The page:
Thursday, September 01, 2011

Religion as a (hard to change) standard

[Guest post by Don Geddis]

Ron occasionally writes about religion (vs. atheism) on this blog. He's had at least two excellent insights: First, that "deconverting" a religious believer has much more in common with drug rehab for an addict than it does with a rational, scientific debate. And second, promoting the idea that perhaps there is an all-powerful supernatural being controlling influencing our fates, but perhaps it is Loki the Trickster rather than some more benevolent god.

In a related vein, Robin Hanson at Overcoming Bias suggests that a good analogy for the possibility of a (widespread) transition from religion to atheism is the changing of any existing widespread industry standard. And, as numerous startups have learned to their dismay, there is enough inertia behind any widespread standard, that it isn't sufficient that your new idea is objectively better. It must be enough better (perhaps an order of magnitude) that the effort involved in the change has enough payoff to make it worthwhile for the customer.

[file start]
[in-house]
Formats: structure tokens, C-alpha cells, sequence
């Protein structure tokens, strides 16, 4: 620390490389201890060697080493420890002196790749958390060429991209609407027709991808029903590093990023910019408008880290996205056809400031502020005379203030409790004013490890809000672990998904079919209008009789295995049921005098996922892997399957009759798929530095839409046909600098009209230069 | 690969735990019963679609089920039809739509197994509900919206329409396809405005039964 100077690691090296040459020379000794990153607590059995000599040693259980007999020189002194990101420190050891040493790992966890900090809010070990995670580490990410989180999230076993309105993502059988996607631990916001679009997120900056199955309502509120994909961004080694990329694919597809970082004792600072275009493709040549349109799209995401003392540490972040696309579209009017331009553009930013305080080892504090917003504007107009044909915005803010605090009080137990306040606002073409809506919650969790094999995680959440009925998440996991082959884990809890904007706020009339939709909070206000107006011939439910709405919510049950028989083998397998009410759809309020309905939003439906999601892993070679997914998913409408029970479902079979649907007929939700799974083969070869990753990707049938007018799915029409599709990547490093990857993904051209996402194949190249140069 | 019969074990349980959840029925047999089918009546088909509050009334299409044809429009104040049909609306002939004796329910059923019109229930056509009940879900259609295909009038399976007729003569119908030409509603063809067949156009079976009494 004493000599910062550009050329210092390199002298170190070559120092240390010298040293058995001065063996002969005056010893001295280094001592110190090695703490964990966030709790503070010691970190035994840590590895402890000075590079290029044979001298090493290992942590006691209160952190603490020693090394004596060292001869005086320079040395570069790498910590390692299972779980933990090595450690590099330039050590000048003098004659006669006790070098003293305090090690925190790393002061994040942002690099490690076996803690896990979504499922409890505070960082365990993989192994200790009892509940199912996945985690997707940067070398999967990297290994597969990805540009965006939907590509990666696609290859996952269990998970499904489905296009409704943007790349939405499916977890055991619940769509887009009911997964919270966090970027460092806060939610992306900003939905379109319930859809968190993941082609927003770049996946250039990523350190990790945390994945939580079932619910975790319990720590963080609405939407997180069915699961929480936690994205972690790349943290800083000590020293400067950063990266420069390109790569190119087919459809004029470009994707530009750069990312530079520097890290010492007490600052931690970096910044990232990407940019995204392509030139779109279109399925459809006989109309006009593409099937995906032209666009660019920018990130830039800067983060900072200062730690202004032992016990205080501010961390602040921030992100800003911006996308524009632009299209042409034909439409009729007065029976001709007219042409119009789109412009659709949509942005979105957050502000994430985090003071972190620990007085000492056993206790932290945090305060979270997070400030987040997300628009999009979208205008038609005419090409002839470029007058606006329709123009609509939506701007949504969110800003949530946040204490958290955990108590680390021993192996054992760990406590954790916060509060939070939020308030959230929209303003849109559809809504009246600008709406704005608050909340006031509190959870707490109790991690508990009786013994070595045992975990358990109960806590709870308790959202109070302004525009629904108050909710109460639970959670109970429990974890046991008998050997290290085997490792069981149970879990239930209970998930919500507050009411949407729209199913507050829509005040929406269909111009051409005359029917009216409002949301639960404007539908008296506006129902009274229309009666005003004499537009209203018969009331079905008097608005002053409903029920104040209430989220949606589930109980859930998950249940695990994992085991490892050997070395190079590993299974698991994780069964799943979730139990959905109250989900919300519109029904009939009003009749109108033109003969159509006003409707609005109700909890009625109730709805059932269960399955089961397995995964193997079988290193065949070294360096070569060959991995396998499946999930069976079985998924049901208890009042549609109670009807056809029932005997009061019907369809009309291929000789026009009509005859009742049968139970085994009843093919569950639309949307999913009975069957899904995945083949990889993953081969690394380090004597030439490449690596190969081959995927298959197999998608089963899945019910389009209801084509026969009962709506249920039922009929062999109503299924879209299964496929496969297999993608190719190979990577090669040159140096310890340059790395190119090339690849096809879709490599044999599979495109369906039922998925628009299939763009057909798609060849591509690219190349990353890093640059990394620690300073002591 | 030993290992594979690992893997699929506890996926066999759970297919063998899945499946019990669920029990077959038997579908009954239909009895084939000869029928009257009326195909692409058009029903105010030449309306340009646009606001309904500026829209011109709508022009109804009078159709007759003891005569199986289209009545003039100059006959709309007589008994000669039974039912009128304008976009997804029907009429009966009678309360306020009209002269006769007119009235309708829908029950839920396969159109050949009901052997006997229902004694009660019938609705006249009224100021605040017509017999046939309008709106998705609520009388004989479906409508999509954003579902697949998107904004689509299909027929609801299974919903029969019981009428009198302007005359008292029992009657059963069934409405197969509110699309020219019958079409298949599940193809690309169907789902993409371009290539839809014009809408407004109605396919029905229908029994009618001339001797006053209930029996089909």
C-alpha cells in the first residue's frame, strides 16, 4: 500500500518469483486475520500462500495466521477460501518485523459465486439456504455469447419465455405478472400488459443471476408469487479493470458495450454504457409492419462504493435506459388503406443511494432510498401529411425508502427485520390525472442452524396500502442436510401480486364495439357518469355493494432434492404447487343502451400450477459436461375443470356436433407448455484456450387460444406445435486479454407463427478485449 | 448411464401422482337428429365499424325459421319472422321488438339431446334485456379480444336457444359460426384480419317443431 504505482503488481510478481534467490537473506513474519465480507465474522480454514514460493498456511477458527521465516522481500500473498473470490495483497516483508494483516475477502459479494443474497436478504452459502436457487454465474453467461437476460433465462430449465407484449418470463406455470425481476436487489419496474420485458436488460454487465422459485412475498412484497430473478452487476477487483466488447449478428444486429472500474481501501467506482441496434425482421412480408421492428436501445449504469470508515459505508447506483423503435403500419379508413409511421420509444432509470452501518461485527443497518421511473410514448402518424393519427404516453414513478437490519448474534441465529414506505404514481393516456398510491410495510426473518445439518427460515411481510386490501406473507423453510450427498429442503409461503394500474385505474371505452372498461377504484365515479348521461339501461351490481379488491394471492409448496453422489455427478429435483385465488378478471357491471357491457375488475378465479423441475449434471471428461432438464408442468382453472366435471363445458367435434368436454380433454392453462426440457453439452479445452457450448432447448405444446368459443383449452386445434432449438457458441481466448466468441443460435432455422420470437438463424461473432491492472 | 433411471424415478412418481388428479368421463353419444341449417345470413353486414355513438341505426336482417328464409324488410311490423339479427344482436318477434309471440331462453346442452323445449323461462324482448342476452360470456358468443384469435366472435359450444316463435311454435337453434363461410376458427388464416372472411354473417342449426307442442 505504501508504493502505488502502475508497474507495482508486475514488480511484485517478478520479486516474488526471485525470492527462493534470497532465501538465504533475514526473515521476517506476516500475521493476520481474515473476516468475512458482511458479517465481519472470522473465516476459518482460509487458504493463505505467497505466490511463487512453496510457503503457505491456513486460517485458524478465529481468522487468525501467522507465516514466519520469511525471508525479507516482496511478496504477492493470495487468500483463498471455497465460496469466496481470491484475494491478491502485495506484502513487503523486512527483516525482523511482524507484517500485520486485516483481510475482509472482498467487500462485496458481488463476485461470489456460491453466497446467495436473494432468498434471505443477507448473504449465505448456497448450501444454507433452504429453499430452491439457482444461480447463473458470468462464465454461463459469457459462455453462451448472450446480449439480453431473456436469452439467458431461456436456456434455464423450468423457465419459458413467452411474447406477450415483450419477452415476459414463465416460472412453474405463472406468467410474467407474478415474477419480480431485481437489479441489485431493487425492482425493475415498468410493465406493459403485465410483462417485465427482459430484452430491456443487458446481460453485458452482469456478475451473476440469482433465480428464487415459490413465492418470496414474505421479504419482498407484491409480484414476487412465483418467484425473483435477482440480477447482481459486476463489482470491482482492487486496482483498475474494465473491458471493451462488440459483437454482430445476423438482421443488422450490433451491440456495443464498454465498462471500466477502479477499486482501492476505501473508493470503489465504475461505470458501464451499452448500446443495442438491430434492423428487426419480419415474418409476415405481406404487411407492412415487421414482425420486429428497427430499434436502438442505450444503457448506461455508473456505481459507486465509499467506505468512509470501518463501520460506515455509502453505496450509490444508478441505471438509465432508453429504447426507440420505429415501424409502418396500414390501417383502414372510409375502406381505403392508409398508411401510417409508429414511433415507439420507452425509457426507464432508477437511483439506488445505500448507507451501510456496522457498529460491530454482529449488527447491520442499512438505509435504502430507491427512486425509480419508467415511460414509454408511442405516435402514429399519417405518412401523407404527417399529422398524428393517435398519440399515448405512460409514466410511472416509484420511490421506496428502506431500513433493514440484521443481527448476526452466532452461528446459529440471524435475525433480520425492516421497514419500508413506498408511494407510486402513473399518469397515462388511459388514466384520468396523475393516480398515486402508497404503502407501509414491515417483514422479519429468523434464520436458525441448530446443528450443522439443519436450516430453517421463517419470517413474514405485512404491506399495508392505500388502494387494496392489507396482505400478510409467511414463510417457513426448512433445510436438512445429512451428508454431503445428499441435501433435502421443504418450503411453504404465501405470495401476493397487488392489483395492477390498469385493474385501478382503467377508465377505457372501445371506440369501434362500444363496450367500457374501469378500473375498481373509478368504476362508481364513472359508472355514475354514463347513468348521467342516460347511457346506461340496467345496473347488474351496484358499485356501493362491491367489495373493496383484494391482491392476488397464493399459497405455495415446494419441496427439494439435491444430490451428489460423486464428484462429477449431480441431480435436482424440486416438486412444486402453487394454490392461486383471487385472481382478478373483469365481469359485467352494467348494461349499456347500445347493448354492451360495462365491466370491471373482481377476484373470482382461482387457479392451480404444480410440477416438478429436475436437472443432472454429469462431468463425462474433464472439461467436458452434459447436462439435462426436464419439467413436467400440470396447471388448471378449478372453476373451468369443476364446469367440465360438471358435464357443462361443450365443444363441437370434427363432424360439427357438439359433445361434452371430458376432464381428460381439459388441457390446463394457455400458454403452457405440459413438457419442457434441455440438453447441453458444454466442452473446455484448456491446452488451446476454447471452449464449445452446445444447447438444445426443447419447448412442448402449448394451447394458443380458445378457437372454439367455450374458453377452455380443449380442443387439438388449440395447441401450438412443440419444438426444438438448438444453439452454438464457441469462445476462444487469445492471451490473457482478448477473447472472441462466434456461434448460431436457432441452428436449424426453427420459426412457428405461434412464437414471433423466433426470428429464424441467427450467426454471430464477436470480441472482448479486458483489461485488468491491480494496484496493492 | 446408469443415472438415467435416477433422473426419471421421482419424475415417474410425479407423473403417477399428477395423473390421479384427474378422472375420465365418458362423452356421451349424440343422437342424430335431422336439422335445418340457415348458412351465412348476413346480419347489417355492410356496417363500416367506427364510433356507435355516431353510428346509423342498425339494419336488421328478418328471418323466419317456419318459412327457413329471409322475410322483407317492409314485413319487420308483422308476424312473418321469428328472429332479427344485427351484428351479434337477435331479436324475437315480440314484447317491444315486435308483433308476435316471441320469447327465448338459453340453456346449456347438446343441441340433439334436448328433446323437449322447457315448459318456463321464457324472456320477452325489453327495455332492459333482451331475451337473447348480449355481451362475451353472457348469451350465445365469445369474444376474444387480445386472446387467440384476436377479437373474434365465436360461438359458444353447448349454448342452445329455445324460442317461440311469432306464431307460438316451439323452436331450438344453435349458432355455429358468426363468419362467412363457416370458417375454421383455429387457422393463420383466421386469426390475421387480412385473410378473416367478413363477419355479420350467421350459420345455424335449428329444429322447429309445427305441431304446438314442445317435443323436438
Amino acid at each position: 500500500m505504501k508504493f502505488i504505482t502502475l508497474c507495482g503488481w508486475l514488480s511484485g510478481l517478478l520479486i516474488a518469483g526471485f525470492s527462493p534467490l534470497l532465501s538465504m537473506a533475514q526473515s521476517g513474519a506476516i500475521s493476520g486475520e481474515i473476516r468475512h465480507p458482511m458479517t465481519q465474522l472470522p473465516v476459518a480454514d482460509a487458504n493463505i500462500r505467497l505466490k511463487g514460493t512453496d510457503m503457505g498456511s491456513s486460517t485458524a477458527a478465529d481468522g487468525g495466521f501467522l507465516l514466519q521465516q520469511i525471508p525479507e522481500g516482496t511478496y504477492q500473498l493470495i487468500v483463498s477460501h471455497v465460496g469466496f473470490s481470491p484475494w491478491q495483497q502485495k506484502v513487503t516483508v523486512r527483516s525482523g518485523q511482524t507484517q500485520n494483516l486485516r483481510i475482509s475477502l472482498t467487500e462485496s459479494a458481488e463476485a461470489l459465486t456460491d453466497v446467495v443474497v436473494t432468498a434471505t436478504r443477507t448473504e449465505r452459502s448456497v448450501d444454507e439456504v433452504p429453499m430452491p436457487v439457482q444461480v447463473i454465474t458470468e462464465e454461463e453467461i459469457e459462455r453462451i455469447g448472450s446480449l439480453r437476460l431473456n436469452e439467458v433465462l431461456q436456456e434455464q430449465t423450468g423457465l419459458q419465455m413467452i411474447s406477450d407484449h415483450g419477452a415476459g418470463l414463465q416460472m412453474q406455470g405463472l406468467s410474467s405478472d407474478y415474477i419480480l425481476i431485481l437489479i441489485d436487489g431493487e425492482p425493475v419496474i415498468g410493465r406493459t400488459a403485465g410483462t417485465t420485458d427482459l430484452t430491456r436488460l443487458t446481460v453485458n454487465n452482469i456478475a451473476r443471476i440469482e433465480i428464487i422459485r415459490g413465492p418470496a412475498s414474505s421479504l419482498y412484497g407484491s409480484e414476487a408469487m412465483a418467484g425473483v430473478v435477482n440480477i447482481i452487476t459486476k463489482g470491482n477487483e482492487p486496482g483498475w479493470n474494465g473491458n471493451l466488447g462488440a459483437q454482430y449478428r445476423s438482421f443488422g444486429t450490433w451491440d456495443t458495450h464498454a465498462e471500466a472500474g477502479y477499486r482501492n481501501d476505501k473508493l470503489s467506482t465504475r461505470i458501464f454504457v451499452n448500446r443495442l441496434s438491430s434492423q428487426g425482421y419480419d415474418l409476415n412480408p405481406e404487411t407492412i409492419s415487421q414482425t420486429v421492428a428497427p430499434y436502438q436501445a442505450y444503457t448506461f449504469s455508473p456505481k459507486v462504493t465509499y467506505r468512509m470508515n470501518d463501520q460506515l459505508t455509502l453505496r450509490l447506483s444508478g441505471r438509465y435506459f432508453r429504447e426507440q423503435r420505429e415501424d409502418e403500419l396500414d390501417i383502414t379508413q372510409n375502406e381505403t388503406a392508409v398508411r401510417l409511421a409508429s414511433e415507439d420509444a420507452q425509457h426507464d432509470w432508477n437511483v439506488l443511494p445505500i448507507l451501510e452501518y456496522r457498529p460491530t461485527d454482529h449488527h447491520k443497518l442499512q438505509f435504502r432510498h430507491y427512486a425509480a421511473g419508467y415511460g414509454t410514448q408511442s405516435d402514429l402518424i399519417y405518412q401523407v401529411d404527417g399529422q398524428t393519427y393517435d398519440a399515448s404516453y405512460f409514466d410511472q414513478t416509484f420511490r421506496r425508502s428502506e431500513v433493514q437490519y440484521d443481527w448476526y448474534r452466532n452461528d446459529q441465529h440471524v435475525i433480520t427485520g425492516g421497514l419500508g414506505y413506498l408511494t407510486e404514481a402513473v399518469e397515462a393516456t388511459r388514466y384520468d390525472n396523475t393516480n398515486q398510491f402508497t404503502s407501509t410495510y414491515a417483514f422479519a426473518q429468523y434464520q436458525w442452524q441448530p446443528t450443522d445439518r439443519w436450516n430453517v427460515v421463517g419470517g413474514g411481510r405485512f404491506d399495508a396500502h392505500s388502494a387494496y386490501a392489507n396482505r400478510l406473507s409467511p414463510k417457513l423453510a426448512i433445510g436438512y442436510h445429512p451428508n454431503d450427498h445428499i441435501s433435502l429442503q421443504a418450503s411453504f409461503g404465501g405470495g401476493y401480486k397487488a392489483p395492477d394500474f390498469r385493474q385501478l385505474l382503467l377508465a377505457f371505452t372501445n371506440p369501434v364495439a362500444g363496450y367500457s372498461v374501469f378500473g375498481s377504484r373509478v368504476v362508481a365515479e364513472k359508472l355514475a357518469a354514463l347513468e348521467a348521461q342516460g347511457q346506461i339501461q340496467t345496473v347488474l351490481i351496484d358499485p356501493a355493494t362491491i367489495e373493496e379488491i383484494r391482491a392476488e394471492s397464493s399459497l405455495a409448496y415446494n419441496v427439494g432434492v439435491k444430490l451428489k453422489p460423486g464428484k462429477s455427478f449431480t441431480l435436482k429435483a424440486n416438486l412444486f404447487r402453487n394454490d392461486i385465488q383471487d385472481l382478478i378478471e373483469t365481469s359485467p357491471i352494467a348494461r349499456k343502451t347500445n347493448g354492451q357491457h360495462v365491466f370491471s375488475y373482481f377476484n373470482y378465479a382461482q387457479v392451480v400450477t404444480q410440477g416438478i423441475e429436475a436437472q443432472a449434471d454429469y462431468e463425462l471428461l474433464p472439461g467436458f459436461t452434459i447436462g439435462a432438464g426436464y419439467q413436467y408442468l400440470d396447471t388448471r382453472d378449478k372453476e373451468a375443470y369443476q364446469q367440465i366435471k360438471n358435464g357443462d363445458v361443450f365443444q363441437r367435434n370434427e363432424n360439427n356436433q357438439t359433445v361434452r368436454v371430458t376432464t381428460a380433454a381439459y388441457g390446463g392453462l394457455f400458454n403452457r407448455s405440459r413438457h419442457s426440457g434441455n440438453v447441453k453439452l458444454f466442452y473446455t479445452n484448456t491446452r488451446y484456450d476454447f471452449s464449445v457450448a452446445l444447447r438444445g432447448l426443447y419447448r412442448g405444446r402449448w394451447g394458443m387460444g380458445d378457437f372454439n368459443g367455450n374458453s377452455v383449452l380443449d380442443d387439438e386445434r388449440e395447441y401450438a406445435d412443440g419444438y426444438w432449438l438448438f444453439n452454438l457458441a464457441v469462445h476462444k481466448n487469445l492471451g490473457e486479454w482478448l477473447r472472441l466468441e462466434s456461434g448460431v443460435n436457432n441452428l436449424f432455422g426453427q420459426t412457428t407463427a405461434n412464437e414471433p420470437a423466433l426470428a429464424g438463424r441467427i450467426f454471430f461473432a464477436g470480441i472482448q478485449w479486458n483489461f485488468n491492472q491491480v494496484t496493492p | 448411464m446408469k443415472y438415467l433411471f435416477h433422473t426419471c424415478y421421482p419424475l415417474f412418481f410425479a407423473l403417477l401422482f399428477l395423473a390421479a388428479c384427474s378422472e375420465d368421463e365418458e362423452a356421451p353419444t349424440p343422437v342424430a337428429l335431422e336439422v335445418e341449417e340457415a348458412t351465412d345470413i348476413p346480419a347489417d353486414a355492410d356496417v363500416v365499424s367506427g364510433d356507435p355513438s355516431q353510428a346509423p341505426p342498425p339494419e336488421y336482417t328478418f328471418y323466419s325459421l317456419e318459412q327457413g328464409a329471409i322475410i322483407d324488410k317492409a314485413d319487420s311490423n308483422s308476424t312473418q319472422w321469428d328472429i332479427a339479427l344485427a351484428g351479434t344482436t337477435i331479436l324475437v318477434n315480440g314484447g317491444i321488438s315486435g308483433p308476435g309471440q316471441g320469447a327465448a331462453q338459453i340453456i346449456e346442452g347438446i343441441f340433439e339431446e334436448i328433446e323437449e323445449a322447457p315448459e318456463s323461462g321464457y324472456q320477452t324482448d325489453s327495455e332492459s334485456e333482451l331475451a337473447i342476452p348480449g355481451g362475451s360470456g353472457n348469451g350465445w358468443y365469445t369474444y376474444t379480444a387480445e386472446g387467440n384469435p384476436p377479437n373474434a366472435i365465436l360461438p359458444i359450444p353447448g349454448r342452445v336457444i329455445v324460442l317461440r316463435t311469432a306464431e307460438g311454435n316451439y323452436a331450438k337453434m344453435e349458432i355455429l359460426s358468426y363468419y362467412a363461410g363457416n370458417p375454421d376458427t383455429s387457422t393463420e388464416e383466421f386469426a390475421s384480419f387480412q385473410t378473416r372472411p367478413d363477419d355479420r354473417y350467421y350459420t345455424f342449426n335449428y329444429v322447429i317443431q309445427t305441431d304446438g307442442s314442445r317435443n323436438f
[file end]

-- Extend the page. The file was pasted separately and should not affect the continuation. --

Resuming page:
At the moment, atheism is "right", but the benefits of being "right" on this subject (vs. just being an average, typical member of your society) are so minor, that the cost is rarely worth it. QWERTY is a poor keyboard layout, but hardly anyone uses a different one. Metric is a much better measurement system than the old English units, but even though most of the world changed, the USA didn't quite make it over the bar (aside from the military and medicine, where it could be mandated top-down). In much the same way, religion and society have co-adapted to work well enough together, that "atheism is better" may be true, but it isn't (yet) enough better.

[Updated 9/3/2011: Incorporated Ron's corrections of his Loki suggestion.]

1 comment:

Ron said...

Just to clarify:

> perhaps there is an all-powerful supernatural being controlling our fates, but perhaps it is Loki the Trickster

Loki is not all-powerful. We humans have the capacity to triumph over him if we choose to. That is an essential part of the point of promulgating Loki as a myth instead of the myriad other gods at our disposal.